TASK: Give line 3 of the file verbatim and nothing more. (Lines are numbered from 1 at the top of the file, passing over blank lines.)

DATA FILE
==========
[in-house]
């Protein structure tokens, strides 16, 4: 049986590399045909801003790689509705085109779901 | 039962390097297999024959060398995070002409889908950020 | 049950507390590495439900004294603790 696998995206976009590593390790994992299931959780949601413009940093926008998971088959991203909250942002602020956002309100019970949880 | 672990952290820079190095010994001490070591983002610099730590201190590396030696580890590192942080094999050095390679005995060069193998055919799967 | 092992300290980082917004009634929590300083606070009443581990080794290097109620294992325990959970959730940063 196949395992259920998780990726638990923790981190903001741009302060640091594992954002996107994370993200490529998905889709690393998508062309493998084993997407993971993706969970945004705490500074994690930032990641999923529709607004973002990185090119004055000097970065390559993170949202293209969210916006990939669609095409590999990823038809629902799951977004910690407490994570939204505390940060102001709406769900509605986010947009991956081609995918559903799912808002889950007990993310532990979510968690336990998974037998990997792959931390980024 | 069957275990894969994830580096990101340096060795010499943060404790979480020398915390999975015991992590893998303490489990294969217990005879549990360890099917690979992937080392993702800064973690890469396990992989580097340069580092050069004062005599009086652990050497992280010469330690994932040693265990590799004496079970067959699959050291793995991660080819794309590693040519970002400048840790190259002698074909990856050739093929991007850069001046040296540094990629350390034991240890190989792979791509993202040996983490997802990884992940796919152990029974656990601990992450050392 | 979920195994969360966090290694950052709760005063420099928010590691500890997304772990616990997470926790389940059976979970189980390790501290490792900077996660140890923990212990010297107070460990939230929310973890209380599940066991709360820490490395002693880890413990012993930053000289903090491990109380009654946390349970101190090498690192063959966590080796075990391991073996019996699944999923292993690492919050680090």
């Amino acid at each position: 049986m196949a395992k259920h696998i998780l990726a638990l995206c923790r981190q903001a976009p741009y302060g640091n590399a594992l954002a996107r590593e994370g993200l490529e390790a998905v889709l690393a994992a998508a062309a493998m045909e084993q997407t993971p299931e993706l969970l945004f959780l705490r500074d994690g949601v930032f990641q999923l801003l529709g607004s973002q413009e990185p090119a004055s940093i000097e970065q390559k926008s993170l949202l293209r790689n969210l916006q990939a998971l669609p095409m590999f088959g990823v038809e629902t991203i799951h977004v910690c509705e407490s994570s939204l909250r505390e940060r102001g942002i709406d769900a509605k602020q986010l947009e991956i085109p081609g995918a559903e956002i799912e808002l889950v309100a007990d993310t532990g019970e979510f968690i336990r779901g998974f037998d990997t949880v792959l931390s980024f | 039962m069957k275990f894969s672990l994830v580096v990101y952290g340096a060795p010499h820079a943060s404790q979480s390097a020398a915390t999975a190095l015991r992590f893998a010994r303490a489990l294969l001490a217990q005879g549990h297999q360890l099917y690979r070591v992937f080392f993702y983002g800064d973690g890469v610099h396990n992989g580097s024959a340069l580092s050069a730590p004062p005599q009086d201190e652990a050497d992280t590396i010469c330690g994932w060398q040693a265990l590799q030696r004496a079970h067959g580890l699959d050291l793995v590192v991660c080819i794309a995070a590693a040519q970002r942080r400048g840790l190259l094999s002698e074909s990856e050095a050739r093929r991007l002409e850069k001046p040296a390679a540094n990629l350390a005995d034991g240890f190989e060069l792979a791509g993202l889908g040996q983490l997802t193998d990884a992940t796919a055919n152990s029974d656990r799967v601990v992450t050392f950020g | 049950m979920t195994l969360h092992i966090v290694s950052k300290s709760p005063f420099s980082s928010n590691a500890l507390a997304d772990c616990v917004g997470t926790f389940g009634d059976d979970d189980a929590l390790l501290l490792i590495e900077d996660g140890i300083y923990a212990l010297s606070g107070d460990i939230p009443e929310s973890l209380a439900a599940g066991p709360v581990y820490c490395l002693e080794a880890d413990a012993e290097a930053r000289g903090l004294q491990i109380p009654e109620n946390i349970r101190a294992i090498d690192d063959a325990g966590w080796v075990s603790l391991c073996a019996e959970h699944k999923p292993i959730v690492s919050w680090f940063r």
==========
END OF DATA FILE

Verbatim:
């Amino acid at each position: 049986m196949a395992k259920h696998i998780l990726a638990l995206c923790r981190q903001a976009p741009y302060g640091n590399a594992l954002a996107r590593e994370g993200l490529e390790a998905v889709l690393a994992a998508a062309a493998m045909e084993q997407t993971p299931e993706l969970l945004f959780l705490r500074d994690g949601v930032f990641q999923l801003l529709g607004s973002q413009e990185p090119a004055s940093i000097e970065q390559k926008s993170l949202l293209r790689n969210l916006q990939a998971l669609p095409m590999f088959g990823v038809e629902t991203i799951h977004v910690c509705e407490s994570s939204l909250r505390e940060r102001g942002i709406d769900a509605k602020q986010l947009e991956i085109p081609g995918a559903e956002i799912e808002l889950v309100a007990d993310t532990g019970e979510f968690i336990r779901g998974f037998d990997t949880v792959l931390s980024f | 039962m069957k275990f894969s672990l994830v580096v990101y952290g340096a060795p010499h820079a943060s404790q979480s390097a020398a915390t999975a190095l015991r992590f893998a010994r303490a489990l294969l001490a217990q005879g549990h297999q360890l099917y690979r070591v992937f080392f993702y983002g800064d973690g890469v610099h396990n992989g580097s024959a340069l580092s050069a730590p004062p005599q009086d201190e652990a050497d992280t590396i010469c330690g994932w060398q040693a265990l590799q030696r004496a079970h067959g580890l699959d050291l793995v590192v991660c080819i794309a995070a590693a040519q970002r942080r400048g840790l190259l094999s002698e074909s990856e050095a050739r093929r991007l002409e850069k001046p040296a390679a540094n990629l350390a005995d034991g240890f190989e060069l792979a791509g993202l889908g040996q983490l997802t193998d990884a992940t796919a055919n152990s029974d656990r799967v601990v992450t050392f950020g | 049950m979920t195994l969360h092992i966090v290694s950052k300290s709760p005063f420099s980082s928010n590691a500890l507390a997304d772990c616990v917004g997470t926790f389940g009634d059976d979970d189980a929590l390790l501290l490792i590495e900077d996660g140890i300083y923990a212990l010297s606070g107070d460990i939230p009443e929310s973890l209380a439900a599940g066991p709360v581990y820490c490395l002693e080794a880890d413990a012993e290097a930053r000289g903090l004294q491990i109380p009654e109620n946390i349970r101190a294992i090498d690192d063959a325990g966590w080796v075990s603790l391991c073996a019996e959970h699944k999923p292993i959730v690492s919050w680090f940063r």